Politics

Katherine Clark voices support for getting rid of the debt ceiling

"We are one of just two or three countries that still have this."

Rep. Katherine Clark on CNN. Screenshot

With another perennial battle over the federal government’s debt ceiling on the horizon, Rep. Katherine Clark says that Congress shouldn’t just raise the limit.

She says they should abolish it.

“I completely agree,” Clark, a Melrose Democrat and the assistant House speaker, said during an interview Thursday on CNN, when asked about getting rid of the debt ceiling.

A number of economists have argued for getting rid of the superficial limit on the national debt, which has been raised repeatedly since its creation in 1917 but has increasingly resulted in sometimes costly partisan brinkmanship over the past several decades. Additionally, experts say that not raising the limit and defaulting on the federal government’s debt would have “catastrophic” economic consequences.

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The deadline is approaching at some point in October.

“We are one of just two or three countries that still have this,” Clark said Thursday. “It is time that we get through this drama and theater that the GOP like to make about fundamental responsibilities and, once again, put the focus on working families.”

As the fourth-ranking Democrat in the House, the Massachusetts congresswoman is the second member of her party’s leadership to voice support for eliminating the limit, joining Majority Leader Steny Hoyer. Others, including House Speaker Nancy Pelosi, have voted to temporarily suspend it.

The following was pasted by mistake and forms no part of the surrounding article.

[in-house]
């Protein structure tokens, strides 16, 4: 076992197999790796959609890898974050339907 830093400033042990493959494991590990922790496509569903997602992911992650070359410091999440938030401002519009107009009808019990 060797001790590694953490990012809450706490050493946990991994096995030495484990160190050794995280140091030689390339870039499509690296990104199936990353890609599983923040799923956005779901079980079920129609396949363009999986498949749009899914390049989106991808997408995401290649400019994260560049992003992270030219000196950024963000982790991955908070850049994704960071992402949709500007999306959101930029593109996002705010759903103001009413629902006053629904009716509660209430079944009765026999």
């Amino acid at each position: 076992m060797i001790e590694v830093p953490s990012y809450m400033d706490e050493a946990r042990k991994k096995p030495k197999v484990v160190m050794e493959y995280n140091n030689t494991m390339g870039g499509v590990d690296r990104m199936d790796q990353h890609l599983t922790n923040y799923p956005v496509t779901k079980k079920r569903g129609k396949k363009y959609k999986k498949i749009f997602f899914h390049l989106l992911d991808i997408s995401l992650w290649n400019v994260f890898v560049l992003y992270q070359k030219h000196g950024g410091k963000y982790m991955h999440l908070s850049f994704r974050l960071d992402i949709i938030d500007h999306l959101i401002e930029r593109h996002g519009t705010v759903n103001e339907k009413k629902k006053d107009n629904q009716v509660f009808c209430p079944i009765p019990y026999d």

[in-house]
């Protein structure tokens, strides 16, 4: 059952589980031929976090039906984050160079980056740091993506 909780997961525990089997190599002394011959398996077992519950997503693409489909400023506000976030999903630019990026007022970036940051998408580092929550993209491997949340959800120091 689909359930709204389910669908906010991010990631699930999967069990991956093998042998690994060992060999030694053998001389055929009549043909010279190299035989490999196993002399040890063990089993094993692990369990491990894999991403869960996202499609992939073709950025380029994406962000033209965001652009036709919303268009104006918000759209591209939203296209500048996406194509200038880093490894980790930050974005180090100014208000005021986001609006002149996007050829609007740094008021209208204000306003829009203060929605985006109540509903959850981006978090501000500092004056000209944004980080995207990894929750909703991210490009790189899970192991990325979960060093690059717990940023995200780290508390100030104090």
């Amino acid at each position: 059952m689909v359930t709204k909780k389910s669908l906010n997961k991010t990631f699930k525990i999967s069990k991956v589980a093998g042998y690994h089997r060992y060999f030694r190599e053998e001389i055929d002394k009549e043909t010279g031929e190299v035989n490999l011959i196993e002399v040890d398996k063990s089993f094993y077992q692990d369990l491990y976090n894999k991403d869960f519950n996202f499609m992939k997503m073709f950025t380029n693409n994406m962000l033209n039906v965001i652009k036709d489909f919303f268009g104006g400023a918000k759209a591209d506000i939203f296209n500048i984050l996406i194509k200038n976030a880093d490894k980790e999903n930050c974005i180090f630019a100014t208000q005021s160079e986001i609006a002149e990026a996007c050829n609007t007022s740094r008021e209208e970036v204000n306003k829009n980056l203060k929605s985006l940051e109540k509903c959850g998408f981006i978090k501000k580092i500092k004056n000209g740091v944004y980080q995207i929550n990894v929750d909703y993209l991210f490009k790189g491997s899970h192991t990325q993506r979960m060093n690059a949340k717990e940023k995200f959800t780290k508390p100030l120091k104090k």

Despite the recent battles, Congress has ultimately raised the ceiling with bipartisan support the last times the government neared the limit. In the most recent instance, former president Donald Trump signed a budget deal in 2019 that suspended the debt ceiling until this past July.

However, Sen. Mitch McConnell, the Republican minority leader, has come out against raising the limit this time (despite supporting it in 2019), arguing that Democrats should raise it themselves as part of their $3.5 trillion infrastructure plan going through the budget reconciliation process (doing so could provide material for GOP efforts to attack Democrats for what they argue is “reckless” spending).

Pelosi has rejected that idea, noting much of the reason the country is running up against the limit is because of tax cuts and spending during the Trump years.

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Clark echoed that argument Thursday.

“It is a fundamental responsibility of members of Congress that we pay for this debt,” Clark said. “What we have seen is the GOP and Mitch McConnell running up the credit card and then turning around and saying, ‘We don’t have anything to do with this.’ It is unacceptable.”

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